Bike trail near western Tokyo more about journey than destination
If you’re looking for a place to pedal or jog to your heart’s content, a place free of traffic lights and mobs of pedestrians, with more excitement than Tama River’s flat trail, a bike path near Yokota Air Base in western Tokyo might be just that place.
The journey was the destination on a cool spring day when I scaled the hills of Saitama’s “Tamako-jitenshahokoshado Path” on a borrowed mountain bike. Fortunately, the trailhead is easier to find than it is to spell or pronounce.
The 22-kilometer scenic loop winds its way around Lake Tama, providing pleasant views as you tackle the hilly terrain surrounded by lush forests, with patches of tall bamboo and Japanese elm nestled in between.
I reached the trail from Yokota’s east gate by heading toward the Aeon Mall in Musashimurayama City. I then turned onto Route 55 and followed it north to the higher, semi-mountainous terrain.
Right at the base of the hill, I took a detour into an interesting-looking tunnel mouth and found myself in a long, damp, but well-lit tunnel under the hills. This eventually turned into five tunnels, with small outdoor sections between them.
According to historical information signs posted at the entrance, the tunnels were originally used for a light rail and to transport building materials for the construction of Murayamakami Dam in the 1920s.
These days, the railroad tracks are long gone, but the cool tunnels remain, providing to trail visitors what I would imagine is some welcomed relief from the sun on hot summer days.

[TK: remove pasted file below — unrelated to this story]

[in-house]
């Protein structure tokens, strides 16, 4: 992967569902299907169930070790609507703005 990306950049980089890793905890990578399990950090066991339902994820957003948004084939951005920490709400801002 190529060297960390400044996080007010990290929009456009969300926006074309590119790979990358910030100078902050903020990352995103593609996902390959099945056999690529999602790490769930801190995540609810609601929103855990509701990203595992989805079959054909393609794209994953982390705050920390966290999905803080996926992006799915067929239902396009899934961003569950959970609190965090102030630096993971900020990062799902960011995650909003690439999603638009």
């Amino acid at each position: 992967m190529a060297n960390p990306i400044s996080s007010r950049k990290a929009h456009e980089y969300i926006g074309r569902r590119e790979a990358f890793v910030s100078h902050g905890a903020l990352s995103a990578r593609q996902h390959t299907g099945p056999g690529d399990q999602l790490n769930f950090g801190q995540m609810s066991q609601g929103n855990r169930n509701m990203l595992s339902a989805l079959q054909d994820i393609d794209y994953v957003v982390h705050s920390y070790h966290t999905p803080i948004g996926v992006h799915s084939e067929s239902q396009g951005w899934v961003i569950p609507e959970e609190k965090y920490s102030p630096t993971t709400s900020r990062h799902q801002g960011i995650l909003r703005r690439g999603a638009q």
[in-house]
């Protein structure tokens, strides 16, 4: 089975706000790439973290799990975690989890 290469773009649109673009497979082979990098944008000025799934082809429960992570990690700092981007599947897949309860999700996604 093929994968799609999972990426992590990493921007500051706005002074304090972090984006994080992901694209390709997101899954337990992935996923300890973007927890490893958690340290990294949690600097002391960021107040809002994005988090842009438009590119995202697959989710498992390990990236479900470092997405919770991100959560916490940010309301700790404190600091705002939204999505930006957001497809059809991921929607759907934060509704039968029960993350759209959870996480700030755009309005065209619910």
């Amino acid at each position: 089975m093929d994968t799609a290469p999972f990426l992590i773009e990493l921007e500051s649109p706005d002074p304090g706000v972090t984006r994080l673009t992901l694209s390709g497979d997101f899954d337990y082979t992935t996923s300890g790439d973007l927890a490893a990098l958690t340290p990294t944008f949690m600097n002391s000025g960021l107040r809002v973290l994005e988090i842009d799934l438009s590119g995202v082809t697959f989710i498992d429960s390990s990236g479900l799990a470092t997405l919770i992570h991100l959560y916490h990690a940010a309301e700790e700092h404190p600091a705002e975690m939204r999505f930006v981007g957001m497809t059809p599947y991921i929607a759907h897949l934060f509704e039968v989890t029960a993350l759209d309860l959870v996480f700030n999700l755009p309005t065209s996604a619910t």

Back at the main road, I continued my northward trek and worked up quite a sweat as I began climbing the seemingly endless hill.
There are many places to take a break along the trail. My companion and I stopped to check out the Yamaguchi Kannon, a buddhist temple with a five-story red pagoda. Though the pagoda was closed, I enjoyed a view of the monuments and architecture of the surrounding buildings while we rested.
After, we headed toward Lake Sayama, located a few minutes’ worth of pedaling north of Lake Tama. Besides riding across the dam, Sayama didn’t offer much else. Like Tama, it is also a drinking water reservoir, not a recreational lake.
From the park off the edge of Sayama, we went into the town of Kamiyamaguchi, which is known for many points of interest, including the pagoda we visited earlier. Two other places to see in Kamiyamaguchi are the home of the Seibu Lions, a Japan Pacific League baseball team, and the forest that inspired the Studio Ghibli animated film “My Neighbor Totoro.”
I did not visit the Totoro Forest this time — but a quick search online shows how similar the landscape is to the artwork featured in the movie, helping to draw many visitors in search of the film’s title character.
After we grabbed a quick bite at a roadside convenience store, we rejoined the Lake Tama trail at the Murayamakami Dam.
It’s a pleasant enough route, but a somewhat seedy area. We passed an abandoned love hotel, one of several in the area, as well as a few illegal garbage dump sites — which I couldn’t always see but could certainly smell.
Eventually, we found ourselves back on familiar ground and realized we had looped around the lake — so we cycled south along Route 55, down the endless hill, far less endless when downhill, and back to Yokota.
I’m a novice cyclist and this is probably the longest I’ve ever spent on a bicycle, so I was sore for several days. Even so, I enjoyed myself and wish I had seen the whole trail.
DIRECTIONS: From Yokota Air Base’s east gate, follow Route 55 north past Aeon Mall. You can find the trail as the road climbs into the hills.COSTS: Free. Public parking available in the area, but prices vary by lot.FOOD: Dining can be found in the more populated areas alongside the trail.